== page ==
Given an integer `n`, return the number of trailing zeroes in `n!`.

Follow up: Could you write a solution that works in logarithmic time complexity?

Example 1:

```Input: n = 3
Output: 0
Explanation: 3! = 6, no trailing zero.
```

Example 2:

```Input: n = 5
Output: 1
Explanation: 5! = 120, one trailing zero.
```

Example 3:

```Input: n = 0
Output: 0
```

Constraints:

• `0 <= n <= 104`

Idea:

All trailing zeros are come from even_num x 5, we have more even_num than 5, so only count factor 5.

4! = 1x2x3x4 = 24, we haven’t encountered any 5 yet, so we don’t have any trailing zero.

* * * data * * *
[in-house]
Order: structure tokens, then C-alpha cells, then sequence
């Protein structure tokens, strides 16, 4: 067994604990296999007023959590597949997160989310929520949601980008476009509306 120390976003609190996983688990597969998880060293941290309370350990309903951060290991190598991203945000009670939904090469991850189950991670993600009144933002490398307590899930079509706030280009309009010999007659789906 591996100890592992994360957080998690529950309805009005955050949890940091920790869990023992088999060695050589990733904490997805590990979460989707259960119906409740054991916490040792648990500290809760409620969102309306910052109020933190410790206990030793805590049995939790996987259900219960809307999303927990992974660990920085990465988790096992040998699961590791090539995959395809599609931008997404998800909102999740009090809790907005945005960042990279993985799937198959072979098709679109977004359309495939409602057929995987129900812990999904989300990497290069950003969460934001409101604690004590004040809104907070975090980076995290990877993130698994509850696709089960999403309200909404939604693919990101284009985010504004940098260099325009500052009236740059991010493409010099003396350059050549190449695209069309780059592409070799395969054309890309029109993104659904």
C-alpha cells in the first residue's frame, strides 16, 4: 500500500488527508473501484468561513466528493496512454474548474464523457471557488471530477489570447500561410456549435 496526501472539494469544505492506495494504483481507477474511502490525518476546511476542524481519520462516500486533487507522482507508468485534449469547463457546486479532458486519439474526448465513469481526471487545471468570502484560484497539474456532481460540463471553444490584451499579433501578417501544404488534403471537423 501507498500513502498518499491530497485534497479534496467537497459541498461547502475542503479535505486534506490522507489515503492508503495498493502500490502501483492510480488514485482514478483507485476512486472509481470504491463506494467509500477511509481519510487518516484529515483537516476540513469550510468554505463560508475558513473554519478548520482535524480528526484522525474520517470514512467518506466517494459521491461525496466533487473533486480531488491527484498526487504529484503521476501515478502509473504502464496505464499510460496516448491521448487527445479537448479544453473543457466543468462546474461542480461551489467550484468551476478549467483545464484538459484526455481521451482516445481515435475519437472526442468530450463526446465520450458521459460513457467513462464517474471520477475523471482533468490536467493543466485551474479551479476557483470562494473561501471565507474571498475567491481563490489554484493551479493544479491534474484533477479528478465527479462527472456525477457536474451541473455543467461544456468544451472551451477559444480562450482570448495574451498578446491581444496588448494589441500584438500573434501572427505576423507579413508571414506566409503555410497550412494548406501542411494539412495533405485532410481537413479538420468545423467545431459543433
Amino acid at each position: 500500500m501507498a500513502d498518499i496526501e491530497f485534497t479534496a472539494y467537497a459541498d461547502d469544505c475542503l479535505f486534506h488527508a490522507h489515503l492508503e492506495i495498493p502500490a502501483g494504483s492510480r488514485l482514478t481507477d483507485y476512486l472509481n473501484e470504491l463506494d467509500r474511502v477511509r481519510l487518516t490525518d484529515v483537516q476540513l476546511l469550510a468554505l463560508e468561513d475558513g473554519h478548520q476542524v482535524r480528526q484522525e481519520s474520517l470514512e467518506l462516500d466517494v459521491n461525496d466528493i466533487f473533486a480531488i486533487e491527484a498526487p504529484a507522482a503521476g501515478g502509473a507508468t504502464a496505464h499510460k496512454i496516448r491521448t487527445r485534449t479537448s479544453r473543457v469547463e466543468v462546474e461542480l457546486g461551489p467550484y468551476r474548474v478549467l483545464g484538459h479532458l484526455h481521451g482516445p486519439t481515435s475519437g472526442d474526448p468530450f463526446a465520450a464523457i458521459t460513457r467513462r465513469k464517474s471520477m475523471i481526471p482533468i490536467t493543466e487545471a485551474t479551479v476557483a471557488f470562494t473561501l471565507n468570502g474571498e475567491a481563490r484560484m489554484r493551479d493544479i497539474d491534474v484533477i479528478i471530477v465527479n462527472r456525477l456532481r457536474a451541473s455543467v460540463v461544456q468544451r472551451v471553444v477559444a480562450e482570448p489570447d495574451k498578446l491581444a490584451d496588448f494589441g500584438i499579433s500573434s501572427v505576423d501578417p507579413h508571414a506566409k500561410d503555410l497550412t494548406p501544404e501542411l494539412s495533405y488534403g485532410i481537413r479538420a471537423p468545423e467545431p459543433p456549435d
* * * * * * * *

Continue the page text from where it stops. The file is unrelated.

5! = 1x2x3x4x5 = 120, we have one trailing zero. either 2×5, or 4×5 can contribute to that zero.

9! = 362880, we only encountered 5 once, so 1 trailing zero as expected.

10! = 3628800, 2 trailing zeros, since we have two numbers that have factor 5, one is 5 and the other is 10 (2×5)

100/5 = 20, we have 20 numbers have factor 5: 5, 10, 15, 20, 25, …, 95, 100.

Is the number of trailing zero 20? No, it’s 24, why?

Within that 20 numbers, we have 4 of them: 25 (5×5), 50 (2x5x5), 75 (3x5x5), 100 (4x5x5) that have an extra factor of 5.

So, for a given number n, we are looking how many numbers <=n have factor 5, 5×5, 5x5x5, …

Summing those numbers up we got the answer.

e.g. 1000! has 249 trailing zeros:

1000/5 = 200

1000/25 = 40

1000/125 = 8

1000/625 = 1

200 + 40 + 8 + 1 = 249

Solution:

``````/**
* @param {number} n
* @return {number}
*/
var trailingZeroes = function(n) {
return n < 5 ? 0 : parseInt(n / 5) + trailingZeroes(parseInt(n / 5));
};``````